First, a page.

Hot Shiver of Exposure
From Placeholder to Face-Holder
When I began writing erotica, my pragmatically motivated decision to use a pen name seemed to provide an opaque boundary between the sexual personality revealed in my stories and the private person residing within the four walls of my body. The erotica would stand alone, to be appreciated (or not) by those who encountered it; the name was a mere byline, a label by which to identify a specific body of work . . . a cataloging convenience that meant nothing outside the context of that body of work.
Granted, I had chosen a pseudonym that I could identify with—it wasn’t quite as if I’d decided to write as “Anonymous Author 23661”—but, incredibly, it didn’t occur to me that I would truly inhabit my new name. I saw the pen name as a placeholder, as something like a post-office box. I wasn’t pretending to be somebody else, but I was presenting myself as nobody in particular. “Jeremy Edwards” was only a literary voice (with a few relevant credentials in tow, along with the requisite business and social skills).
But the inevitable interaction with others—editors, fellow writers, readers—soon had me actually existing, even flourishing, under the pseudonym. I’m happy to say that both friendships and professional relationships quickly blossomed, and before long I found myself living much of my life as Jeremy Edwards—showing big parts of my personality, having earnest conversations, sharing jokes and quirks, and becoming truly close to some of my erotica colleagues.
Still, for my first three years as a published erotica author, I thought it prudent to avoid showing my face publicly on the Web. It was during that time that I posed for the original seminaked JE photo, the one that lives on my blog. Part of why I did that was because I wasn’t going to reveal my face: if I couldn’t offer a glimpse of my smile, at least I could offer a playful shot of my limbs and torso (plus props).
Though my brand of exhibitionism usually has more to do with performing than undressing, I’ve never been shy about my body. (If you don’t see me on the nude beaches, that’s due to my tendency to chilliness—along with an untested theory that I would develop socially unacceptable erections in such a setting.) So I was happy to strip, in an appropriate context. In fact, I quite liked the idea. And with my face out of frame, I didn’t even really feel “exposed.”
Then came the day we decided that I could—and should—lift the ban on showing myself from the neck up. And so now Jeremy not only made his rounds with my personality and my body . . . but also with my face.
And now when he posed half naked, I looked the viewer in the eye.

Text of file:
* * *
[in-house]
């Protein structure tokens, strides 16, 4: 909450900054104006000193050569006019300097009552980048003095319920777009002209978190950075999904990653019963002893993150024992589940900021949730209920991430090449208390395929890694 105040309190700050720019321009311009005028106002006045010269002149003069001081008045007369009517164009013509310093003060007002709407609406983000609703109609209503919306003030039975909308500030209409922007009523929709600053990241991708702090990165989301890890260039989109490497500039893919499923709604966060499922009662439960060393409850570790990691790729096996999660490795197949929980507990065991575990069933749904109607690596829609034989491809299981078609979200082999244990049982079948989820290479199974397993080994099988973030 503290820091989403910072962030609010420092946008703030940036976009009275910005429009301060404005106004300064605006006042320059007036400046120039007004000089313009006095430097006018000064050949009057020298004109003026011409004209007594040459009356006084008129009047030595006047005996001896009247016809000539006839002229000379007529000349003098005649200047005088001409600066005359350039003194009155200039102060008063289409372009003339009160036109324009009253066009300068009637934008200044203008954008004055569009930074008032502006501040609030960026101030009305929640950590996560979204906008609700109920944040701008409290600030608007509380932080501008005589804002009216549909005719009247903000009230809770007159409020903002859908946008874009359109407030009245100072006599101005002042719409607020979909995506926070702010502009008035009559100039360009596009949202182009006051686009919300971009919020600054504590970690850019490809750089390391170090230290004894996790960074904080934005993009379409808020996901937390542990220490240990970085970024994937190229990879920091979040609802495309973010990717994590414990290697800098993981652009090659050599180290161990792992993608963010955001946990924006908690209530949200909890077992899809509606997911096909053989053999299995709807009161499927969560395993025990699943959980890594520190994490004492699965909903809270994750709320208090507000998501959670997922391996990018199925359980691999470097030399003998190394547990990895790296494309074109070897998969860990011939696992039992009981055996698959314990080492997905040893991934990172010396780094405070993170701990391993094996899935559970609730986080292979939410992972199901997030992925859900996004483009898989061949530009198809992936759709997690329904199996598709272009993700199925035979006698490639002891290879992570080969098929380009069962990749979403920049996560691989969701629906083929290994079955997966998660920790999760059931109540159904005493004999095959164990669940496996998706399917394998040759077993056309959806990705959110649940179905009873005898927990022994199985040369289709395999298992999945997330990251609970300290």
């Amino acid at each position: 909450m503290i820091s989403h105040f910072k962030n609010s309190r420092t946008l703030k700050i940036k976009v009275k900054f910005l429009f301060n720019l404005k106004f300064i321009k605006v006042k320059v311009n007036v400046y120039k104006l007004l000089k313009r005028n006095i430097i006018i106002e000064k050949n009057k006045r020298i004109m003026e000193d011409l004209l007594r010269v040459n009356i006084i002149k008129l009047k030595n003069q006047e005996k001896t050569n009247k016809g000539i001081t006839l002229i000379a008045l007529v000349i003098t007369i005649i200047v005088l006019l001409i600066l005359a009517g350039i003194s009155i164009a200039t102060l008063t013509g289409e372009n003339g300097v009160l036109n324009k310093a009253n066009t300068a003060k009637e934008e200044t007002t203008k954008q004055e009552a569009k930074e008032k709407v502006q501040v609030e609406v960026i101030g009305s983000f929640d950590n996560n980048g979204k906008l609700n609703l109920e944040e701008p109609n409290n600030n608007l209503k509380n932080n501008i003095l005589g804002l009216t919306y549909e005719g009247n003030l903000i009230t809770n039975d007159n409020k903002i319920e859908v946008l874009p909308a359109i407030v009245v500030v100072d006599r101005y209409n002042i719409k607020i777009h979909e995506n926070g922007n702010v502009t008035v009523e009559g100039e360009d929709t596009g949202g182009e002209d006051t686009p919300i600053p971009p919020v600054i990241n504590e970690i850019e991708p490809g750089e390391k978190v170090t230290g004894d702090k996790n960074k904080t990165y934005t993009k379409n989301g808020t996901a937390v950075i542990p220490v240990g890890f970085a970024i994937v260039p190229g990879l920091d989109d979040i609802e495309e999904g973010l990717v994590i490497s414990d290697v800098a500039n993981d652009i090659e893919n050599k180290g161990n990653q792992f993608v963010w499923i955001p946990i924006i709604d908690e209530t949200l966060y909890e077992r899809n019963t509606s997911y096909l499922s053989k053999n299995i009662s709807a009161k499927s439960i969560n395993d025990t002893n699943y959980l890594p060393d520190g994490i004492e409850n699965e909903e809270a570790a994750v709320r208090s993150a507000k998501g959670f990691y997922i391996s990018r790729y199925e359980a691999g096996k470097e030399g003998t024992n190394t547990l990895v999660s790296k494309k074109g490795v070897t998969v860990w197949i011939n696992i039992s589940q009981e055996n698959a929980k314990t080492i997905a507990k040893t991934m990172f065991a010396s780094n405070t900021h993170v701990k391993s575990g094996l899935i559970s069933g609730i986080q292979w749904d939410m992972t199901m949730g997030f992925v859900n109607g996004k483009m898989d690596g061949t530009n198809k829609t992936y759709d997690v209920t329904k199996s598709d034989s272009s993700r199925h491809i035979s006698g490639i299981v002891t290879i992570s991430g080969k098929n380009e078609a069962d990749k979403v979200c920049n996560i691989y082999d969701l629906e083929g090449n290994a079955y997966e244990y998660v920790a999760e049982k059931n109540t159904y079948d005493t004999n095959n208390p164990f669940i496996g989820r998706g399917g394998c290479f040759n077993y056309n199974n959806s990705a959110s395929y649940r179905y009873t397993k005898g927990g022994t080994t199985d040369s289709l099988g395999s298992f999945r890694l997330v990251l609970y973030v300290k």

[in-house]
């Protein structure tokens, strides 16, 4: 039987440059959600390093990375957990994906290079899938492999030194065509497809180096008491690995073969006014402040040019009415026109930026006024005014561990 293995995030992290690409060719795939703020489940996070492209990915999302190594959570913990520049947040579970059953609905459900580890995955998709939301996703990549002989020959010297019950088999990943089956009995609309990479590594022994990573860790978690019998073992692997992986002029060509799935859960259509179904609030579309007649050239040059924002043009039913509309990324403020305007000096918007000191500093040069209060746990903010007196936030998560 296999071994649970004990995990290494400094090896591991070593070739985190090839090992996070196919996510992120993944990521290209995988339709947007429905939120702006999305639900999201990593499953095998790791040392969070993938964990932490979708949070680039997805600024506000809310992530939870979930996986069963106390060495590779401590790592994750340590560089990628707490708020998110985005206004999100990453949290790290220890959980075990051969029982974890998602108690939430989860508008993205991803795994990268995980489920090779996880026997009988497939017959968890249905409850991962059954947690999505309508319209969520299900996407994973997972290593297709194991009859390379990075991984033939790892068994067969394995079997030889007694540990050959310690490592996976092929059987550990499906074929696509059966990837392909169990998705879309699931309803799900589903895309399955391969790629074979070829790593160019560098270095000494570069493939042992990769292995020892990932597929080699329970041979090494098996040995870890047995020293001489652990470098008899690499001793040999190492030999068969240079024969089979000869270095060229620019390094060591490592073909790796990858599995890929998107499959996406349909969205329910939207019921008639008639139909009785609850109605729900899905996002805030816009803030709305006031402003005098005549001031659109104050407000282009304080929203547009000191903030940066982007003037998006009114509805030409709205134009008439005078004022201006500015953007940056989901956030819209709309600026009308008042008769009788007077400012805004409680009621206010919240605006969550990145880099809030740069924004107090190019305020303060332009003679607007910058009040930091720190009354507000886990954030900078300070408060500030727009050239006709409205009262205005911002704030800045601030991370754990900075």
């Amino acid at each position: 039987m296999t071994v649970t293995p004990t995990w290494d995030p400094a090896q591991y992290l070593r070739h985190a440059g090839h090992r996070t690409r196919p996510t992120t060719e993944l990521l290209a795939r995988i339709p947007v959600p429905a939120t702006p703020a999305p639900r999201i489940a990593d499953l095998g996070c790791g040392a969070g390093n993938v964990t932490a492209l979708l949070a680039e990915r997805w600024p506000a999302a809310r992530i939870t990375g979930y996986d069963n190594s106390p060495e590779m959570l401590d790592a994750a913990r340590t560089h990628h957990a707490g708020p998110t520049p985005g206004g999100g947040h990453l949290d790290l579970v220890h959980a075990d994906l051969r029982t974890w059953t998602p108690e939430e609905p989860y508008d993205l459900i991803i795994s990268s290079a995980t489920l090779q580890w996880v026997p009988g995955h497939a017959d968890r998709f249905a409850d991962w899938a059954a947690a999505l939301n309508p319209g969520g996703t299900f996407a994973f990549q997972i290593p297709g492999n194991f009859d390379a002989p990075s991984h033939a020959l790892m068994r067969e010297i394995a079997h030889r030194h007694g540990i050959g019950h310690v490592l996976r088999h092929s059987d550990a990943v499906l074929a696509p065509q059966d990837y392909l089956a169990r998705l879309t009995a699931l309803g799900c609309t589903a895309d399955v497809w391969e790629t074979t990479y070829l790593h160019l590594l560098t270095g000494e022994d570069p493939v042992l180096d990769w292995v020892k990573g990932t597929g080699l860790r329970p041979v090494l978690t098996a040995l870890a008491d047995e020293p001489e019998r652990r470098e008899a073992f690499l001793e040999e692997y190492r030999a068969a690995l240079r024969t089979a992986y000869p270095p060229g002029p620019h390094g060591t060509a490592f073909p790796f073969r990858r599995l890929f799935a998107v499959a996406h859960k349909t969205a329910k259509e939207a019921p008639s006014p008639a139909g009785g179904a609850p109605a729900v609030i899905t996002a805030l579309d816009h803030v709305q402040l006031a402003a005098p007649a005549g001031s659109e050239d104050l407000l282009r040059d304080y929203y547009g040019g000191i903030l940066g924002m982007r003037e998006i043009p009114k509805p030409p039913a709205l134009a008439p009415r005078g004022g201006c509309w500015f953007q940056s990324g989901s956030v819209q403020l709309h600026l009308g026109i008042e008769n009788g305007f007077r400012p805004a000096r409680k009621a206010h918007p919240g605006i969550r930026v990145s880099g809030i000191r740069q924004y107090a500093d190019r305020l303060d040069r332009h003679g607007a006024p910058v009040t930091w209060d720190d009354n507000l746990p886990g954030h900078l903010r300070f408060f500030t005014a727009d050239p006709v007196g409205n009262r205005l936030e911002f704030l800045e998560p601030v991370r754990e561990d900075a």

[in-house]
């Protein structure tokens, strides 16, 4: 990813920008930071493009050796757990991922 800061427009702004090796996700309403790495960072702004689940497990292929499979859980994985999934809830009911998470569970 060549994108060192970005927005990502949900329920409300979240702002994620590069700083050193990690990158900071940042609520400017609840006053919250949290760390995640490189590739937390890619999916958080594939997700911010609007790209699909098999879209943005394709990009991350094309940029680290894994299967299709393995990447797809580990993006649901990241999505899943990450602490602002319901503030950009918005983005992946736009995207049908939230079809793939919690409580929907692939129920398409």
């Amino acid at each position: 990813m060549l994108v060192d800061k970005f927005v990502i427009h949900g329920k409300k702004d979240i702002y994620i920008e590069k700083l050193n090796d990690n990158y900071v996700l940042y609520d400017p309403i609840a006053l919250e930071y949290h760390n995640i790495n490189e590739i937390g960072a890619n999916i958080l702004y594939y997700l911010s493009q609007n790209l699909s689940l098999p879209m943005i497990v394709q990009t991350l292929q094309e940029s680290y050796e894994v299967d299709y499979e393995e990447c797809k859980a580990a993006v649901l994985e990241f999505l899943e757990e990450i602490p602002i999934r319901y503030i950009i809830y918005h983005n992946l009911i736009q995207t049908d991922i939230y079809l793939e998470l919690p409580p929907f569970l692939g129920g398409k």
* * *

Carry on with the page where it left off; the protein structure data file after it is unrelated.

Underwear and Underbelly
As erotica writers, we all know that the things we write about are not necessarily things we personally fantasize about. Not necessarily. But I’m the kind of writer who does, as a rule, write about things that turn him on. So when I write, for example, yet another sensuous scene of a woman peeing herself into an erotic frenzy, I am indeed exposing my sexual underbelly.
The photo that accompanies this essay, from my 2009 session with Mayumi Yoshimaru, is one that I decided not to use on my website. Somehow it looks “nakeder” to me than the nakedest image I do use on my site, from the same session—though technically there is less exposed flesh here than in the other one, where I reprised the socks-and-boxer-briefs fashion statement of my headless blog pic.
Whereas the Jeremy underwear photos read to me like a writer who has stripped to be fun and flirty—with a safe artistic buffer erected between subject and viewer—the pose, facial expression, and composition in the shot I now offer here say “exposed” to me. I look, though cheerful as ever, vulnerable and revealed. It feels as if I’m closer to the viewer, the light and shadow of my nude torso, shoulders, and upper arms begging for your attention . . . and the face that of a man who’s perhaps a tad nervous that he’ll pop a boner outside the women’s restroom at the beach.
Now I have a novel on the market, and I feel as exposed as this photo. More exposed, actually. Imagine this shot without the jeans, socks, and briefs. (Or, if you prefer, don’t.) The hat stays on—as I said, I’m prone to chilliness.
This time, I’m not simply a wedge of content in a book bearing an editor’s name; this time, the product is, in its entirety, composed of me. An assortment of my erotic sensibilities has been packaged and framed for display. There’s even a picture of me (fully clothed) inside the back cover, smiling proudly at you as you exit, staffing a lonely reception line in the paperback equivalent of a fluorescent-lit foyer: I hope you enjoyed my one-man show.
Sometimes I wake up in the middle of the night, just long enough to feel the hot shiver of exposure—knowing I’m out there somewhere in literary form, with a deep-dish slice of my soul revealed. It’s a little scary.
My world is very quiet at 3 a.m. Even the bloodstream buzzing of my afternoon coffee and my evening glass of wine have gone still. And there’s an illusion that I could pick up the sound of a distant reader’s satisfaction, the way a shortwave operator might pick up Reykjavík.
I go back to sleep with a naked ear cocked.
The libidinous fiction of Jeremy Edwards has been widely published online, as well as in over forty anthologies. His work was selected for The Mammoth Book of Best New Erotica, vols. 7, 8, and 9; he has read at New York’s In the Flesh and Philadelphia’s Erotic Literary Salon; and he has been featured in the literary showcase of the Seattle Erotic Art Festival. Jeremy’s first erotic novel is Rock My Socks Off (Xcite Books). Readers can drop in on him unannounced (and thereby catch him in his underwear) at www.jeremyedwardserotica.com .